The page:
And for the records.  Olympians aren't going to the Olympics to represent the US.  Maybe is was that way 100 years ago.  Now they all go to cash in.  Nothing wrong with that.  But why cannot I not make a stock gain without being ripped off.  Why do I have to pay taxes on everything?   

This whole thing wherein politicians pick and choose who pays and who doesn't and how much has got to go.

****February 13, 2014, 04:29 pm
WH: Don't tax Olympians on medals
   
 By Justin Sink

The White House said Thursday that President Obama still believes American Olympians shouldn’t have to pay income taxes on the medals they win.

“The president believes we should support efforts to ensure that we’re doing everything we can to honor and support our Olympic athletes who have volunteered to represent our nation at the Olympic Games,” White House spokesman Bobby Whithorne told Yahoo News. “We still support this effort.”

During the 2012 presidential campaign, the White House said those who medaled in the summer games should be exempt from taxes on their winnings.
“If it were to get to his desk, he would support it," White House press secretary Jay Carney said of proposed legislation.

But a bill by Sen. Marco Rubio (R-Fla.) never moved in the Senate.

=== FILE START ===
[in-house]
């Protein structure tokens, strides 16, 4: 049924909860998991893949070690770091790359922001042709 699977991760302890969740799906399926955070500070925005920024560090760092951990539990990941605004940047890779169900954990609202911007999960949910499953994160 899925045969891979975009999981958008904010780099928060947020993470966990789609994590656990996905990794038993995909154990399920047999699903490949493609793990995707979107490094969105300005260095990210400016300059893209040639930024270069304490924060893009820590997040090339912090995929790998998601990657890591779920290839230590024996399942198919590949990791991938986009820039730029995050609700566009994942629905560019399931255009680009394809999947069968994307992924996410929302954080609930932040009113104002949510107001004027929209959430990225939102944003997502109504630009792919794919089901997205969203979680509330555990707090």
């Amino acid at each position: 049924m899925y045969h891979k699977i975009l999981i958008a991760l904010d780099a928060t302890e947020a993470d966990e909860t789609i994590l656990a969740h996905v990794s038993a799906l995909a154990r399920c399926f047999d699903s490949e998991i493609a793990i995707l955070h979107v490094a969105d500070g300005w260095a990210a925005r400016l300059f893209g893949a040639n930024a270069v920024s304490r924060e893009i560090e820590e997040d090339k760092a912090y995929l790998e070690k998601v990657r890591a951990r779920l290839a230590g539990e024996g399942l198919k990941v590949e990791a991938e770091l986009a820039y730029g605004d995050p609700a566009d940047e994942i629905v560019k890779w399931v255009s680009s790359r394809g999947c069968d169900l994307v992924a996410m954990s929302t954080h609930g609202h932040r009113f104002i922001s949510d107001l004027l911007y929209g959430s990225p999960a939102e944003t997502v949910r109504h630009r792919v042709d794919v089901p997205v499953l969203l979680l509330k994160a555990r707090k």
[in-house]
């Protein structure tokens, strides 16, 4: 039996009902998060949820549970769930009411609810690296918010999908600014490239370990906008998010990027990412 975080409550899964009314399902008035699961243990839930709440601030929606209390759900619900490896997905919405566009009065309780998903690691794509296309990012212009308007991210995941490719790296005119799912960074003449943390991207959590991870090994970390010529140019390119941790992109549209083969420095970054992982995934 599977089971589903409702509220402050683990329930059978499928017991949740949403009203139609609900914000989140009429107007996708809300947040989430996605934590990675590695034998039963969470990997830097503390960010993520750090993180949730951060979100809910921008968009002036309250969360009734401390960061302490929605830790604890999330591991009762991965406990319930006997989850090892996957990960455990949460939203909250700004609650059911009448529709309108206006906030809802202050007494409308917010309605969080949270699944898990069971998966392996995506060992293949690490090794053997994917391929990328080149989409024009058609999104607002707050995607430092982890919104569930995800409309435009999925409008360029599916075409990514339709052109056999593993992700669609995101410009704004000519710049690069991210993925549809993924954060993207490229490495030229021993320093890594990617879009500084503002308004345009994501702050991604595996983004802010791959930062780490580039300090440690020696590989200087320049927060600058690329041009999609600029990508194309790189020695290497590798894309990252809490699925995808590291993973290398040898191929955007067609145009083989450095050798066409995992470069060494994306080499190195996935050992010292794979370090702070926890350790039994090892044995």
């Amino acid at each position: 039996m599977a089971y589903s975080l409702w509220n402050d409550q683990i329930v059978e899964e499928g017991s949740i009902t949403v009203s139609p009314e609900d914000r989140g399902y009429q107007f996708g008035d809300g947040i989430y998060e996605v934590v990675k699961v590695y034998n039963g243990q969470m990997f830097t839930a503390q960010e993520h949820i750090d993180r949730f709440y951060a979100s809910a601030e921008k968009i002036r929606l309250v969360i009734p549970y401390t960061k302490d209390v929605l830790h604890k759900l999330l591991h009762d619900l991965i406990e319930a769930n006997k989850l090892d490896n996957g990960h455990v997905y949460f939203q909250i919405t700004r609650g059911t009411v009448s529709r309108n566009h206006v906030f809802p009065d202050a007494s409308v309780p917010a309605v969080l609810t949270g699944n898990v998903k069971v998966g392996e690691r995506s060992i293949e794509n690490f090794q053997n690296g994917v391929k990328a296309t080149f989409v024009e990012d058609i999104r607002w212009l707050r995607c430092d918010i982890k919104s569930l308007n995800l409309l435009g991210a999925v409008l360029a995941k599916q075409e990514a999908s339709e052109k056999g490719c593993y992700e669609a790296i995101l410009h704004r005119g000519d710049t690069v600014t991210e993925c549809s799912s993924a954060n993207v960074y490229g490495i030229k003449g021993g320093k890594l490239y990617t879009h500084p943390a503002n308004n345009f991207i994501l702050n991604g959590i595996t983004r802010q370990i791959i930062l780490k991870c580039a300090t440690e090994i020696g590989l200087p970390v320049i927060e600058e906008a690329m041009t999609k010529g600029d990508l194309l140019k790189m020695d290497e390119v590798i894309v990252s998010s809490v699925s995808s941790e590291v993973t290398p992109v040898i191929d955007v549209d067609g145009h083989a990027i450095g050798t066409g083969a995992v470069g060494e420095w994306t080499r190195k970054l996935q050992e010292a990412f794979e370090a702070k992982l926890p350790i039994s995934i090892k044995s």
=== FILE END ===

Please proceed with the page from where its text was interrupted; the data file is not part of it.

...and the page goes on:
"Our tax code is a complicated and burdensome mess that too often punishes success, and the tax imposed on Olympic medal winners is a classic example of this madness," Rubio said in 2012. "Athletes representing our nation overseas in the Olympics shouldn't have to worry about an extra tax bill waiting for them back home."

U.S. athletes are paid cash prizes when they place in Olympic events: $25,000 for a gold, $15,000 for a silver and $10,000 for a bronze.

How much athletes pay back to Uncle Sam will depends largely on what other income they report for the year. But according to an analysis by the anti-tax group Americans for Tax Reform, gold-medal winners in the top tax bracket could see nearly $10,000 of their $25,000 winnings taken by the government.

Even athletes in the lowest tax bracket could fork over as much as $2,500 on a gold medal prize, $1,500 on a silver and $1,000 for a bronze.